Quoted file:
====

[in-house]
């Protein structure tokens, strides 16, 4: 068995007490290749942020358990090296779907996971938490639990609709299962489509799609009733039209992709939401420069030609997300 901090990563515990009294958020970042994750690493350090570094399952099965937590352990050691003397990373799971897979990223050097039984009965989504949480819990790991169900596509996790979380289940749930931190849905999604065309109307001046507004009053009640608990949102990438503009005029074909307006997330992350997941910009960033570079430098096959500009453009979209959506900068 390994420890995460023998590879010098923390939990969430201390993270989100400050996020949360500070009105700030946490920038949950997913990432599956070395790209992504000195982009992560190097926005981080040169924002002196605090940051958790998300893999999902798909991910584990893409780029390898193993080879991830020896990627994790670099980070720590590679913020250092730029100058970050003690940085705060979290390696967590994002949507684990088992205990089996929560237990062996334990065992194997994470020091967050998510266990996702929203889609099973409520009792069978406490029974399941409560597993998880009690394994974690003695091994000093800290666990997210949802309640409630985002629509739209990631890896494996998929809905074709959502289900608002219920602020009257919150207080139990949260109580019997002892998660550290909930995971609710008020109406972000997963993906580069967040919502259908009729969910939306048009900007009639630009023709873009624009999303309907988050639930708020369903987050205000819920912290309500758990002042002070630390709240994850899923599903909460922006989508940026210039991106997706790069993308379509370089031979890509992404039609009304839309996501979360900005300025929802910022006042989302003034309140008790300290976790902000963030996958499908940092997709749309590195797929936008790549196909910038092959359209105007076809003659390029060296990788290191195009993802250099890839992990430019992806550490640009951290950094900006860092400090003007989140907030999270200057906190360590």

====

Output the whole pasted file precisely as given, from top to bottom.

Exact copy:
[in-house]
């Protein structure tokens, strides 16, 4: 068995007490290749942020358990090296779907996971938490639990609709299962489509799609009733039209992709939401420069030609997300 901090990563515990009294958020970042994750690493350090570094399952099965937590352990050691003397990373799971897979990223050097039984009965989504949480819990790991169900596509996790979380289940749930931190849905999604065309109307001046507004009053009640608990949102990438503009005029074909307006997330992350997941910009960033570079430098096959500009453009979209959506900068 390994420890995460023998590879010098923390939990969430201390993270989100400050996020949360500070009105700030946490920038949950997913990432599956070395790209992504000195982009992560190097926005981080040169924002002196605090940051958790998300893999999902798909991910584990893409780029390898193993080879991830020896990627994790670099980070720590590679913020250092730029100058970050003690940085705060979290390696967590994002949507684990088992205990089996929560237990062996334990065992194997994470020091967050998510266990996702929203889609099973409520009792069978406490029974399941409560597993998880009690394994974690003695091994000093800290666990997210949802309640409630985002629509739209990631890896494996998929809905074709959502289900608002219920602020009257919150207080139990949260109580019997002892998660550290909930995971609710008020109406972000997963993906580069967040919502259908009729969910939306048009900007009639630009023709873009624009999303309907988050639930708020369903987050205000819920912290309500758990002042002070630390709240994850899923599903909460922006989508940026210039991106997706790069993308379509370089031979890509992404039609009304839309996501979360900005300025929802910022006042989302003034309140008790300290976790902000963030996958499908940092997709749309590195797929936008790549196909910038092959359209105007076809003659390029060296990788290191195009993802250099890839992990430019992806550490640009951290950094900006860092400090003007989140907030999270200057906190360590």